The government has agreed to earmark 100 million crowns for the development aid budget in 2017. The increase brings the overall budget for development aid to around 1.0 billion crowns. The foreign ministry is originally reported to have asked for an increase of 200 million crowns. Most Czech development aid is spent on specific projects in chosen countries with smaller slices of spending earmarked for emergency help and transformation aid.
In tennis, top Czech men’s player Tomáš Berdych has climbed the rankings following his Wimbledon progress to the semi-finals. Berdych has advanced to eighth place in the world from his previous position at ninth. Top woman Petra Kvitová, who was knocked out in the second round at Wimbledon, has dropped out of the top 10 and is now at 13th place. Jiří Veselý has climbed 14 places and now features in the men’s top 50.
The Czech Republic has registered the name Czechia in English, with other versions in the world’s main languages, as the country’s shortened title with the United Nations. The move was agreed by the government at the start of May in spite of opposition from some ministers that it would mean extra expense, in part rewriting and rebranding existing promotional material. The foreign ministry has led the call for an agreed shortened name for the Czech Republic arguing that the current official name is long winded and has given rise to a series of different unofficial short versions. Organisations will be able to choose whether to use the long or shortened versions but the ministry hopes to see Czechia taking off for sports and cultural events.
The Supreme Court has confirmed a three-and-a-half year prison sentence on a Slovak man who was stopped last year by Czech police trying to smuggle 27 illegal immigrants to Germany. The 15 men, four women and seven children were found in cramped conditions in a van with around one cubic metre of space each. They all originally came from Afghanistan.
The country’s spending watchdog, the Supreme Audit Office, has castigated moves by three government bodies to try and create a single payment site for all tax, customs, social security and health transactions. In a report published Monday, it said that around 3.5 billion crowns was spent, mostly on non-related activities which did not advance the project at all. The project aimed at simplifying payments and collection was approved by the government in 2008. It was originally supposed to be completed by 2014.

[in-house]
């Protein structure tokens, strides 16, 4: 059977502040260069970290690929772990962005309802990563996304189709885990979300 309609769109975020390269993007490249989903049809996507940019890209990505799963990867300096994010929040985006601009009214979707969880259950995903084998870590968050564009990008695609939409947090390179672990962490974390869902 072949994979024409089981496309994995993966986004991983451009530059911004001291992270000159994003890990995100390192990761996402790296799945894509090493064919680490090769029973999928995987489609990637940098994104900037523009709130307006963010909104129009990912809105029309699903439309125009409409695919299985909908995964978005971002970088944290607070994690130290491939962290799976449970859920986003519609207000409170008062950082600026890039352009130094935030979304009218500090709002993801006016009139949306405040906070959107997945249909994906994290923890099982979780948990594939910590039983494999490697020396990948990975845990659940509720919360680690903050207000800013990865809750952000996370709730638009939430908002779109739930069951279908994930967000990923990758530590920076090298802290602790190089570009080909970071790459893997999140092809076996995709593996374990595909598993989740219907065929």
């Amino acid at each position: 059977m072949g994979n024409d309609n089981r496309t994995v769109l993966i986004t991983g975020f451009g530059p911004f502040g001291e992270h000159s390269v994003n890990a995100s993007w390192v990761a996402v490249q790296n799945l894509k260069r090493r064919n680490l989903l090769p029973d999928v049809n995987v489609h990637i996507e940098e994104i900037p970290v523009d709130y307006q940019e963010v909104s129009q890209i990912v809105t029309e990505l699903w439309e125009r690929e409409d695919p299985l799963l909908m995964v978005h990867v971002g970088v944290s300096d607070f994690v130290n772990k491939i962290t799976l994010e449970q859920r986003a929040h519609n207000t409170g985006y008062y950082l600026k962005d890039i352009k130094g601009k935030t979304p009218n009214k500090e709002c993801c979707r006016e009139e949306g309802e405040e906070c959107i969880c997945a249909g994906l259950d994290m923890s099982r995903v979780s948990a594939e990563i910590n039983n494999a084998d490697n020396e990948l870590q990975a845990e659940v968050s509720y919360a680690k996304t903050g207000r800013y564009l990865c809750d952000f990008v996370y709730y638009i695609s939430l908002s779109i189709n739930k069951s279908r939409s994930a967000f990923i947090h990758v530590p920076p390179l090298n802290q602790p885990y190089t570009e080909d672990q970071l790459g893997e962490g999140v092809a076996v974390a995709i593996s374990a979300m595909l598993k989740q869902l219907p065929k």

The government has failed to back a plan put forward by Minister for Human Rights Jiří Dienstbier which would have meant a mandatory quota of 40 percent of women as candidates for elections. The main opposition to the quota reportedly came from the ANO party and Christian Democrats. The provision formed part of an action plan for equality between men and woman who was passed by the Cabinet without the quota. Women currently occupy around 20 percent of seats in parliament and around 27 percent of seats on local and town councils. The action plan aims to increase the number of women in top positions in state and state controlled companies and education and research.
Police on Monday stopped a van carrying 31 immigrants from Iraq on the main motorway heading towards the main western border crossing with Germany at Rozvadov. Police said they consisted of four families without any of the required papers to transit or stay in the country. The Romanian driver of the van, which had British number plates, has also been detained on suspicion of people smuggling. The Iraqis will be questioned to determine whether they have asked for asylum anywhere in Europe. The Czech Republic is currently dealing with 132 illegal immigrants being housed in detention centres.
Prime Minister Bohuslav Sobotka has indicated that his future as leader of the Social Democrats will depend on how the party fares in Senate and regional elections in the Autumn. He said in an interview with the business daily Hospodářské Noviny that he would only stand for re-election as leader in the Spring of 2017 if the party wins sufficient support from the public. He did not specify what he regarded as sufficient. The Social Democrats dominate 11 out of the 13 regions and have 33 seats in the 81 seat Senate. A third of the seats in the upper house are up for grabs.
Members of an investigative committee looking into reorganization plans in the Czech police forces is scheduled to meet in the lower house on Monday. The commission, headed by former justice minister Pavel Blažek, is expected to approve a plan of investigation and decide who is going to be questioned over the matter. The results of the enquiries should be presented to the lower house by the end of October. The reform of the Czech police forces led to a row between the leaders of the ruling coalition and to the resignation of Robert Šlachta, head of the special police unit for combating organised crime.
An annual festival of street art called Za Dveřmi or Behind the Door gets under way at Prague's Výstaviště exhibition grounds on Monday. Over the next five days, visitors can see various performances by world and Czech troups, including a ballet show of excavators or a yurt with silent cinema. The eighth edition of the festival will kick off with a circus performance called Stockholm Syndrome by Swedish circus Burnt out punks.